Rahm Emanuel Isn't In Prison... So He'll Just Continue His Crime Spree For As Long As He Keeps Getting Away With It
When criminal types aren't prosecuted for their criminal behavior-- when they get away with it without paying a price-- it effectively gives them permission to keep it up and even go further down the road of criminality. We've been writing about Rahm Emanuel's criminal behavior-- behavior rewarded with immense sums of money, prestige and power... and more money-- and how he always gets away with it. It's the public that pays the price. Justin Elliott, writing this week for ProPublica shows how Rahm and other grotesquely corrupt Democrats have helped turning flying into a hell on earth-- and now they can afford private jets.
Three years ago, the Obama administration unleashed its might on behalf of beleaguered American air travelers, filing suit to block a mega-merger between American Airlines and US Airways. The Justice Department laid out a case that went well beyond one merger.Do you think Donald Trump is unbearably disgusting? So do I. Rahm Emanuel is just as bad. So is Patrick Murphy and Chuck Schumer and Debbie Wasserman Schultz, Mitch McConnell, Sean Duffy, Paul Ryan, and other criminal types infecting our whole political system. Are all politicians that corrupt? No, just the vast majority.
“Increasing consolidation among large airlines has hurt passengers,” the lawsuit said. “The major airlines have copied each other in raising fares, imposing new fees on travelers, reducing or eliminating service on a number of city pairs, and downgrading amenities.”
The Obama administration itself had helped create that reality by approving two previous mergers in the industry, which had seen nine major players shrink to five in a decade. In the lawsuit, the government was effectively admitting it had been wrong. It was now making a stand.
Then a mere three months later, the government stunned observers by backing down.
It announced a settlement that allowed American and US Airways to form the world’s largest airline in exchange for modest concessions that fell far short of addressing the concerns outlined in the lawsuit.
The Justice Department’s abrupt reversal came after the airlines tapped former Obama administration officials and other well-connected Democrats to launch an intense lobbying campaign, the full extent of which has never been reported.
They used their pull in the administration, including at the White House, and with a high-level friend at the Justice Department, going over the heads of staff prosecutors. And just days after the suit was announced, the airlines turned to Chicago Mayor Rahm Emanuel, Obama’s first White House chief of staff, to help push back against the Justice Department.
Some lawyers and officials who worked on the American-US Airways case now say they were “appalled” by the decision to settle, as one put it.
“It was a gross miscarriage of justice that that case was dropped and an outrage and an example of how our system should not work,” said Tom Horne, the former state attorney general of Arizona, one of seven states that were co-plaintiffs with the federal government.
As a candidate in 2007, President Obama pledged to “reinvigorate antitrust enforcement,” calling that the “American way to make capitalism work for consumers.” Hillary Clinton has recently made similar promises.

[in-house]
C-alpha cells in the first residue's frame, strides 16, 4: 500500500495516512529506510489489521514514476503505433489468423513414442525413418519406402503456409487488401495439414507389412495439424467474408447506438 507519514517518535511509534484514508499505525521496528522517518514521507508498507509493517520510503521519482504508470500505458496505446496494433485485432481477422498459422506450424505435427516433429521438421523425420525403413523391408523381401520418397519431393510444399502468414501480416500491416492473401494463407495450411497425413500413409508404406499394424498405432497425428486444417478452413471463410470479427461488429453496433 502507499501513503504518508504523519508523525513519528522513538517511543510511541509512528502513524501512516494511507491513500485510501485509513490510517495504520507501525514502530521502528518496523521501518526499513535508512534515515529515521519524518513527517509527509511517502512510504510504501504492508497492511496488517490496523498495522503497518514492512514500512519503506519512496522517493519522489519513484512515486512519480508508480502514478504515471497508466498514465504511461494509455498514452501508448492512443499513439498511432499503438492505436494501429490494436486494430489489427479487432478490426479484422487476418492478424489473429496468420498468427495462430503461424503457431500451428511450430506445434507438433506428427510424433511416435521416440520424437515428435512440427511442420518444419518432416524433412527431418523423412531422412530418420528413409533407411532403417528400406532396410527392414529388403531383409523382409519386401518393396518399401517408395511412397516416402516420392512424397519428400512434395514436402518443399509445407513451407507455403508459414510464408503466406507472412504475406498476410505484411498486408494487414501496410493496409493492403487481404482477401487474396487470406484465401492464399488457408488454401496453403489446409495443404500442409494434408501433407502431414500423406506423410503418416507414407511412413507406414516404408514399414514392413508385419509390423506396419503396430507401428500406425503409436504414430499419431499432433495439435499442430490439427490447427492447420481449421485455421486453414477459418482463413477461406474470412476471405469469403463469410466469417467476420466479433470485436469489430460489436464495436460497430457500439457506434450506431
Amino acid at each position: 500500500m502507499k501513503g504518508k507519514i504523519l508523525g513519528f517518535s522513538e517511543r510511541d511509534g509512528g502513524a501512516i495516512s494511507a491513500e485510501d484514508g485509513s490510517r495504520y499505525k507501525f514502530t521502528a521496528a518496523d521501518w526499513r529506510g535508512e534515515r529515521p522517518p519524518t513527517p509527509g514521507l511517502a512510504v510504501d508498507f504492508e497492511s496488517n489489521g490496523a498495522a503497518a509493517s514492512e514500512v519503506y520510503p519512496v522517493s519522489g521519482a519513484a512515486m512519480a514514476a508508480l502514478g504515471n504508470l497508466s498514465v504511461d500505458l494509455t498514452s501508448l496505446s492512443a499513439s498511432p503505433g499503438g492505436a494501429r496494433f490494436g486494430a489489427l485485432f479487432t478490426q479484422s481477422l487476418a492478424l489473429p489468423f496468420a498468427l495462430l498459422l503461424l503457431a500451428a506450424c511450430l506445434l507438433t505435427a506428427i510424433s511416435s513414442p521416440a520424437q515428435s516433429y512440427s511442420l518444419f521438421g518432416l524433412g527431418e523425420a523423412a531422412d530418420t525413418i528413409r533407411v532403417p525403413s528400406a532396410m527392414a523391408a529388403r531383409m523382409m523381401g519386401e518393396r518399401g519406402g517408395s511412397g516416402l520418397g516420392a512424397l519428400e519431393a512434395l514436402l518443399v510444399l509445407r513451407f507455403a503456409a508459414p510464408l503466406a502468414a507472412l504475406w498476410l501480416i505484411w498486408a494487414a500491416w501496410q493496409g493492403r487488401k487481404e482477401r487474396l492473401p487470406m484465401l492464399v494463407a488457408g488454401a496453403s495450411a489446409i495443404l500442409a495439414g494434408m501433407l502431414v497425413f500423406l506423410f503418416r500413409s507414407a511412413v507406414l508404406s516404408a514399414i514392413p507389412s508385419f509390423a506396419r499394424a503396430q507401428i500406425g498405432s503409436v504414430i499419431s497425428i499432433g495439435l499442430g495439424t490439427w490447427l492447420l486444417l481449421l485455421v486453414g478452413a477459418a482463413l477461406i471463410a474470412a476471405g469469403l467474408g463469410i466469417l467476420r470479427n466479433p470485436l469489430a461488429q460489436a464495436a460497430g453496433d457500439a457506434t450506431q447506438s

But the reversal in the American-US Airways case was part of what antitrust observers see as a string of disappointing decisions by the Obama administration.
...Obama’s antitrust enforcers have been somewhat more aggressive than the Bush administration in challenging mergers. But that has come in the face of a record-breaking wave of often audacious deals. Nor has the Obama administration brought any major cases challenging companies that abuse their monopoly power. It approved three major airline mergers, for example, leaving four companies in control of more than 80 percent of the market.
In the American-US Airways case, Emanuel emerged as one of the deal’s biggest champions. He was in regular contact with the CEOs and lobbyists for both airlines.
“The combination of American Airlines and US Airways creates a better network than either carrier could build on its own,” Emanuel wrote in an October 2013 letter to the Justice Department that other mayors signed onto. “American’s substantial operations throughout the central United States provide critical coverage where US Airways is underdeveloped.”
The letter was an uncanny echo of the airlines’ arguments-- for good reason: It was actually written by an American Airlines lobbyist, emails obtained by ProPublica show.
The day after sending the missive, as government lawyers were racing to prepare for trial, Emanuel lunched with the CEOs of American and US Airways at a suite in the St. Regis hotel in Washington. The next stop on his schedule: the White House, for meetings with President Obama and Chief of Staff Denis McDonough. Later that day, Emanuel met with Secretary of Transportation Anthony Foxx, whose agency also had a hand in reviewing the merger. (The White House and Department of Transportation declined to comment on the meetings.) ...[T]he airlines spent $13 million on a phalanx of super-lobbyists, including Heather and Tony Podesta, to marshal support in Washington, records show. Another Democratic lobbyist, Hilary Rosen, also reached out to the White House.
...Some Justice Department staff attorneys who built the case against the merger were dismayed when they were summoned by a superior to a conference room at the Antitrust Division’s Judiciary Square offices and told the case was done.